Nov. 23 2022
My grandfather Maurice was a coffee trader in Haiti. He could count well. He worked long hours to send his two daughters and four sons to good schools in Port-au-Prince. Later, all the children came to Canada and got an opportunity to access higher education.
My other granddad, Omer, was a farmer in Northern Quebec. He completed grade six and could read and write at a very basic level. It was a hard life, and he wanted his own six children—four daughters and two sons—to have the chance to fulfill their dreams. It was important to him that they had the option to continue in school, which he felt was the best gift he could give to his children.
My parents, understanding the importance of literacy in their own lives, took my sisters and I on daily adventures through the magic of books and bedtime stories. These precious rituals made a lasting impact on me.
I am now the lucky mom of two teenagers. Being a single parent has not always been easy. In difficult moments, at the end of long days, I always knew where to turn to find inner peace: reading to—and with—my children. Having the privilege of a well-stocked bookshelf and the reading skills to continue the tradition of bedtime stories is the most priceless gift I have shared with them.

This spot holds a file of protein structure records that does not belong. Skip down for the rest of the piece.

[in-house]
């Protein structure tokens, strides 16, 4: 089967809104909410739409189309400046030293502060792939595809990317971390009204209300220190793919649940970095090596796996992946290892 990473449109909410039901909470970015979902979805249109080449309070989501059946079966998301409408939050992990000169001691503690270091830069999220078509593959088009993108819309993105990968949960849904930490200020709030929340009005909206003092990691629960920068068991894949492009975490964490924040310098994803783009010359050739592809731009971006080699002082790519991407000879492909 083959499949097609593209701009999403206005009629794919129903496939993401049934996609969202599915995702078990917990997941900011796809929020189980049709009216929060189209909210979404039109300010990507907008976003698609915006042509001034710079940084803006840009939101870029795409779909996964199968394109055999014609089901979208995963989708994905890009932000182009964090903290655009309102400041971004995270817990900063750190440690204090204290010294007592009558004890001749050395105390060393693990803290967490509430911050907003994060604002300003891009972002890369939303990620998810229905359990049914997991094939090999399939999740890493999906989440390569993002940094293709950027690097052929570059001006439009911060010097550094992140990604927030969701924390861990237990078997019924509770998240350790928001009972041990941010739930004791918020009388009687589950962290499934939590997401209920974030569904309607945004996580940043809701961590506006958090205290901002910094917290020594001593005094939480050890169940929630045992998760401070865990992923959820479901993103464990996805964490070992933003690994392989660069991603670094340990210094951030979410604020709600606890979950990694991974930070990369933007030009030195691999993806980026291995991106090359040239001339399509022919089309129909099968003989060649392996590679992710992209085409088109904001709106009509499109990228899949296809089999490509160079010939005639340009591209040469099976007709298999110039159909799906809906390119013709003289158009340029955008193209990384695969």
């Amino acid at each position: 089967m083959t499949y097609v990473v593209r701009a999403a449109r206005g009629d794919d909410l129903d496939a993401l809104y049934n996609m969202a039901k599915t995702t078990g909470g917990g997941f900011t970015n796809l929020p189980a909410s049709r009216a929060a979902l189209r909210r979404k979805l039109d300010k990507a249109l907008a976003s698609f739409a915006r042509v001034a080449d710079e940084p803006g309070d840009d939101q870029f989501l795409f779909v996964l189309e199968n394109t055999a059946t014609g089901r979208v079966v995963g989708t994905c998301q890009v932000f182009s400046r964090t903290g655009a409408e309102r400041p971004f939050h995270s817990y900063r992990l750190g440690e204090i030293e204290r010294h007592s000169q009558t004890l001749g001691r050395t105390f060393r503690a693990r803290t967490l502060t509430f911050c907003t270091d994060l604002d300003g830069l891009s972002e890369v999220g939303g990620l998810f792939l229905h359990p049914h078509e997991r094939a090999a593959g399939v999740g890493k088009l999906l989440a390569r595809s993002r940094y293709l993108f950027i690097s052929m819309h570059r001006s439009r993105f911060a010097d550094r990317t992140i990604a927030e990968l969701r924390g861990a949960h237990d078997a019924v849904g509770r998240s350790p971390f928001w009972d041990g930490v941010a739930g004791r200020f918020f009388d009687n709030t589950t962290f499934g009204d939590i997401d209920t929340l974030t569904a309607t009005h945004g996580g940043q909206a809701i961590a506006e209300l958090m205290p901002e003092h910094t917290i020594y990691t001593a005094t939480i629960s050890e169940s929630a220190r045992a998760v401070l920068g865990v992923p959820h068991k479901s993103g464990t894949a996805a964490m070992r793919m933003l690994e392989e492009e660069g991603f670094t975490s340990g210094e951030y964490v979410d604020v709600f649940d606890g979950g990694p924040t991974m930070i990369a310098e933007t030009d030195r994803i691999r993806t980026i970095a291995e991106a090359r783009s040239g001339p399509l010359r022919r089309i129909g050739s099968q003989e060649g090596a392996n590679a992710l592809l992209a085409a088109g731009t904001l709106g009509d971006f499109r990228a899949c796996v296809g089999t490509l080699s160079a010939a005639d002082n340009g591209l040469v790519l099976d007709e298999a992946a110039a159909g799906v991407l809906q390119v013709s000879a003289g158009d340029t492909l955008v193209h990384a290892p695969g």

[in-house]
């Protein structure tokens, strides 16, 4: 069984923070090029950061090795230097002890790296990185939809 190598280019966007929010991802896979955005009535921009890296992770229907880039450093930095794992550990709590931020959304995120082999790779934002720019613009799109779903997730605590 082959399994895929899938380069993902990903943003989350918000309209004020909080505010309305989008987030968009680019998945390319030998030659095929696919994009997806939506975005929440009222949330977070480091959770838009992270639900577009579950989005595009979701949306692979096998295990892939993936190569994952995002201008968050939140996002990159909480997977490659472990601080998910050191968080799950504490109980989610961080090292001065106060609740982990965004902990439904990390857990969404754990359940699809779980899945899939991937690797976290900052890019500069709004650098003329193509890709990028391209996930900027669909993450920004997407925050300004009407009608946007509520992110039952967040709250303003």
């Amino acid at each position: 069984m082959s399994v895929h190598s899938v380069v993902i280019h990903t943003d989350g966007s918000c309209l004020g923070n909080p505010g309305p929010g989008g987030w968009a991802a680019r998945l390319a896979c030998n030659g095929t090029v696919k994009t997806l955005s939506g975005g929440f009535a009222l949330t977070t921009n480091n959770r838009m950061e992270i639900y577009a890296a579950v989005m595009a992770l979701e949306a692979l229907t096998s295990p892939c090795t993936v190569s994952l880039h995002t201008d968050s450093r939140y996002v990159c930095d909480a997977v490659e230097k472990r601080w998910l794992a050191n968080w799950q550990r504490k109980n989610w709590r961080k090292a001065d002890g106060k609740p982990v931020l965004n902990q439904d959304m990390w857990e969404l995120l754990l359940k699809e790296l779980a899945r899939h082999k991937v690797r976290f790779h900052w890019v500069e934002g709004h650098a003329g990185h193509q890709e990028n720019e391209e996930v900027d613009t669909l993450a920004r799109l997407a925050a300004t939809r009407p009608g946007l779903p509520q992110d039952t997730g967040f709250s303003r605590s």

When you help a child build strong literacy skills, you are showing them that you believe in their future. Your support of United for Literacy is vital to our success.
Because of you, more children will get homework help; more adults will get the support they need to continue their education; and more families will read together. Keep reading to find out about how one mom shared a love of reading—and volunteering—with her family and community.
In the spirit of the holiday season, I hope you’ll help more children find the simple joy of reading by donating to United for Literacy. You can donate by calling 1-800-555-6523 or by clicking donate.
Together, we can make a real difference and offer the most impactful gift to all children and families in this country: strong literacy skills leading to a bright future, one word at a time.
For the last two summers, Maryam worked with us as a Reading Tent coordinator in Sherbrooke, inspiring the next generation of readers. Maryam is now 18 years old.
We’re proud to say that she grew up with our organization.
And Mohammed? This past year, the same little boy who sat on Lina’s knee all those
years ago signed up to read to the neighbourhood kids. Just like his sister, he’s passing
down his mom’s gift of reading together.
We love hearing about, and sharing the stories of, families, like Lina's, who have enjoyed United for Literacy's programs and gone on to share their skills and love of reading with others.